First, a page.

One of the biggest misconceptions about immigration law is that a green card is the same as citizenship –only without a passport or the ability to vote. But what many permanent residents do not realize is that they can be deported. The reasons are many: not only for a conviction of a serious or drug-related crime, but also for abandoning their residency in the United States or becoming a “public charge”. The question of deportability can come up when applying for naturalization, or after an absence of more than 180 days from the United States.
Imagine a situation where a green card holder who uses public benefits in the US leaves to visit his home country. During his visit, his father gets sick and he needs to stay to help take care of his father. After a 7 month absence from the US, he returns. Upon his arrival at the airport, the inspector will consider him as a permanent resident. However, because of the absence of more than 180 days, the permanent resident is subject to most of the same general admissibility criteria as a tourist. The admissibility criteria are all-encompassing, including criminal, security, health, and financial issues – Sections 212(a)(2), 212(a)(3), 212(a)(1), and 212(a)(4) of the Immigration and Nationality Act, respectively. If the airport inspector learns that the permanent resident has used public benefits in the United States, then the inspector can find him inadmissible under Section 212(a)(4) and place him in deportation proceedings.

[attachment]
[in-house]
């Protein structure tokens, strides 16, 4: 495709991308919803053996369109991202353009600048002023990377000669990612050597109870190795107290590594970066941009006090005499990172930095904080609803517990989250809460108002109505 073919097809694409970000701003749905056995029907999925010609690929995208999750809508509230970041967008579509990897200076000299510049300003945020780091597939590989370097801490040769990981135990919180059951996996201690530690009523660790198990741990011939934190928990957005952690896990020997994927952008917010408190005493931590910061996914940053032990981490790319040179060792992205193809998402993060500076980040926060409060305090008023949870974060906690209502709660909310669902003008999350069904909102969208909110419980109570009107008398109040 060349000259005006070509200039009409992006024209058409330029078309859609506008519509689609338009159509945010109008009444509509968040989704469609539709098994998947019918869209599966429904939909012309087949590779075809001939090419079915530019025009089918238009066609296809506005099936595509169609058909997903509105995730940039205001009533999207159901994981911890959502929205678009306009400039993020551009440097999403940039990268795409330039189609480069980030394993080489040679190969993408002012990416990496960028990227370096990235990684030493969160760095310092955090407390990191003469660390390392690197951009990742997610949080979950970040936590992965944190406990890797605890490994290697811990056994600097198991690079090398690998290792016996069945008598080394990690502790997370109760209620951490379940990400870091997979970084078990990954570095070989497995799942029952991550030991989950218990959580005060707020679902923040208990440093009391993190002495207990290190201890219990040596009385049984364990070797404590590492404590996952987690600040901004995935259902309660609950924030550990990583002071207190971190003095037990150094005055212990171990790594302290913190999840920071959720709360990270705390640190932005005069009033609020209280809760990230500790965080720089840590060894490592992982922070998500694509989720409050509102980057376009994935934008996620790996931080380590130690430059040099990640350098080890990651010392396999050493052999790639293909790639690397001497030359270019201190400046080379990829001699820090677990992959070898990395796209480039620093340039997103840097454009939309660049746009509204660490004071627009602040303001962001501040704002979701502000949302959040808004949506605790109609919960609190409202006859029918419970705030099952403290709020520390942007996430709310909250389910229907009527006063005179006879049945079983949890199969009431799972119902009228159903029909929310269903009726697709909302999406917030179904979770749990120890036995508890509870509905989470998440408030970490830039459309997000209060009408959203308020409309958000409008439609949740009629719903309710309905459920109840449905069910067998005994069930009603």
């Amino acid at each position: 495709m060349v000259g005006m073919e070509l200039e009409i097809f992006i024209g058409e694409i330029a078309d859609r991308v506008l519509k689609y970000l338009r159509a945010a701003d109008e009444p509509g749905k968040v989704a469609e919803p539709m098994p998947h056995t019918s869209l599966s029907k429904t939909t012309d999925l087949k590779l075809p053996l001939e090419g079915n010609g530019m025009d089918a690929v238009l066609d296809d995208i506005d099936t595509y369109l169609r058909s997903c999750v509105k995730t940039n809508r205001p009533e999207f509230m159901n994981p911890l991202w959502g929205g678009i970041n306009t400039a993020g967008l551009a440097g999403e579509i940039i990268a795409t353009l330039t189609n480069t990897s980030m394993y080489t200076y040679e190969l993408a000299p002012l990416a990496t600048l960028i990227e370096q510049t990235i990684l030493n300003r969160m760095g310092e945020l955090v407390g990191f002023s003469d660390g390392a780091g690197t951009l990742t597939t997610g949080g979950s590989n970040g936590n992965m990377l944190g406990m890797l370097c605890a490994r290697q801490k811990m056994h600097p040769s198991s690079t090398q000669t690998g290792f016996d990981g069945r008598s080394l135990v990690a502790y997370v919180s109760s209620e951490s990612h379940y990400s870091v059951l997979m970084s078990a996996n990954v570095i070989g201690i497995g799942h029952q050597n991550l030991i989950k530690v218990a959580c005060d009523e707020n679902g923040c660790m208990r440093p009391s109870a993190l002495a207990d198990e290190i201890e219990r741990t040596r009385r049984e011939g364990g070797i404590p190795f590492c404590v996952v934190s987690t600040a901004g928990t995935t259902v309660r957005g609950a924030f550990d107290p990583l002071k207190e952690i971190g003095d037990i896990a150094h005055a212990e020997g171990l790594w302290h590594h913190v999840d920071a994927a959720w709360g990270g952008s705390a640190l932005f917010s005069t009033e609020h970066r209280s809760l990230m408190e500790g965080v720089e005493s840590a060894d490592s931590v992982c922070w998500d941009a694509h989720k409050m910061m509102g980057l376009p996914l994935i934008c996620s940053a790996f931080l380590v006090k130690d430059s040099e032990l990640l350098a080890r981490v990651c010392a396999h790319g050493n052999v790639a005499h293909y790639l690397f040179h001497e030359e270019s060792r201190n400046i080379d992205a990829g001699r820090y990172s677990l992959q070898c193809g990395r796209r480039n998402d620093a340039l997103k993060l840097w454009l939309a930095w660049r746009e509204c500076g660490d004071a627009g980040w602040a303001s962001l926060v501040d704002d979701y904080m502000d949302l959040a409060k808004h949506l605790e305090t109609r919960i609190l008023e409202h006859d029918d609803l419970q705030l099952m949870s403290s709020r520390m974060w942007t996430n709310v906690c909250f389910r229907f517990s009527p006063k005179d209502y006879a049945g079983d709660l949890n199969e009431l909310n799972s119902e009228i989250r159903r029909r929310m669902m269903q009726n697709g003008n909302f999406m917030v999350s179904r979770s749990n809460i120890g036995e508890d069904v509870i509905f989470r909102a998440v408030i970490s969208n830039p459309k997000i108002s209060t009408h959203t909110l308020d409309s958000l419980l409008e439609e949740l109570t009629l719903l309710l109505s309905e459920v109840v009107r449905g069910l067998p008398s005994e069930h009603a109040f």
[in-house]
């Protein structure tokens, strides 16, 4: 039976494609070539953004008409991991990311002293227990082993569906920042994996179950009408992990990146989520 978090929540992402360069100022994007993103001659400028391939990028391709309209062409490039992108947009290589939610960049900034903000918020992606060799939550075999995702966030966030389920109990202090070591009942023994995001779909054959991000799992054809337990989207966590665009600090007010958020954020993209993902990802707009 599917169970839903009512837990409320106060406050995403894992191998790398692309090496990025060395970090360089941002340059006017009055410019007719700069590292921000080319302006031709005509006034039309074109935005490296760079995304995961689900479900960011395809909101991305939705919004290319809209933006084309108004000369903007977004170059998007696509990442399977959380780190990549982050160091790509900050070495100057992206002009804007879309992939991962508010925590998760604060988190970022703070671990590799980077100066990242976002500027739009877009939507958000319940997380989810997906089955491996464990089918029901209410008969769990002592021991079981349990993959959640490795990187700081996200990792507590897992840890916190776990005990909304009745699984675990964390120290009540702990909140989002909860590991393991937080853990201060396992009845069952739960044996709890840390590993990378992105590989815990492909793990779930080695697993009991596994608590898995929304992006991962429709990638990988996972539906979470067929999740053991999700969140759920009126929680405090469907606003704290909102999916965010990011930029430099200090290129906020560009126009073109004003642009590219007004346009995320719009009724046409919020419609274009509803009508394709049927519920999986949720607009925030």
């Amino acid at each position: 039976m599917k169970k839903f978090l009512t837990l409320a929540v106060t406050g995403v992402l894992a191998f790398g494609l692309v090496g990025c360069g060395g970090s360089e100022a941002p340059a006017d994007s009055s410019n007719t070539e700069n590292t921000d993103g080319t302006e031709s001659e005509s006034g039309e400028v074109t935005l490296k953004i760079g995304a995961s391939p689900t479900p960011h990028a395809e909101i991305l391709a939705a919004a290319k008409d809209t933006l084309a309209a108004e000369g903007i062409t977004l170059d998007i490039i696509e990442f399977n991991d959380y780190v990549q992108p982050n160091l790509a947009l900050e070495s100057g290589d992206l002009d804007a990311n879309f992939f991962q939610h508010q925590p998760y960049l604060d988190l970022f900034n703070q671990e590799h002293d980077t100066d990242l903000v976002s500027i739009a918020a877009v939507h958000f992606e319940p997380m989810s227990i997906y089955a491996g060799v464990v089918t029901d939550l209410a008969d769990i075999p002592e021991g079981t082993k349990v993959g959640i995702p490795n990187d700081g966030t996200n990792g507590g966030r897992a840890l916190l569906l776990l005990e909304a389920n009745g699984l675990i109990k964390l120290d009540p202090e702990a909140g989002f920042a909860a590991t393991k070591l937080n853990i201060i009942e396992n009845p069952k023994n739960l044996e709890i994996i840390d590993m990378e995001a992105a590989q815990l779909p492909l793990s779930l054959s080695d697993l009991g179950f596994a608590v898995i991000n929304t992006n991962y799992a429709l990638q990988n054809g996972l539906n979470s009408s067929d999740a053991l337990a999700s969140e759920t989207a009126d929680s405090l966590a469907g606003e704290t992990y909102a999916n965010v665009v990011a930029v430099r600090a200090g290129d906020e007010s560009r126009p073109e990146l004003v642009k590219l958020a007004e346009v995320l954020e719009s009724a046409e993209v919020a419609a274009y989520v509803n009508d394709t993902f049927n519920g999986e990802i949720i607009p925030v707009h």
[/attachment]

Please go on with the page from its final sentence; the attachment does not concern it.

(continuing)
Or imagine that the airport inspector admits the green card holder back into the United States. Several years later, the green card holder applies to naturalize. The naturalization examiner has the right to review the admissibility of the green card holder at the time of his arrival back to the US after a 180 day absence, including whether he used public benefits in the United States before his departure. In other words, not only can the examiner deny the naturalization application, the examiner can also seek to take away his green card and refer him for deportation.
While in either scenario the green card holder has the ability to present his case before an immigration judge who will make the final decision, no one wants to have his or her fate hang by a thread. No one wants to worry about the possibility of being sent back to his/her home country, one that perhaps he/she immigrated from 5, 10, 20, or more years ago. While sometimes delays abroad during a visit are unavoidable, and it may become necessary to apply for a special permission to return to the US if the absence is for more than one year (called a returning resident SB-1 visa), one must consider the potential consequences. This is becoming all the more acute with the Trump Administration’s laser-like focus on those who use public benefits – for new immigrants as well as current green card holders.
To consult about your situation, please contact us.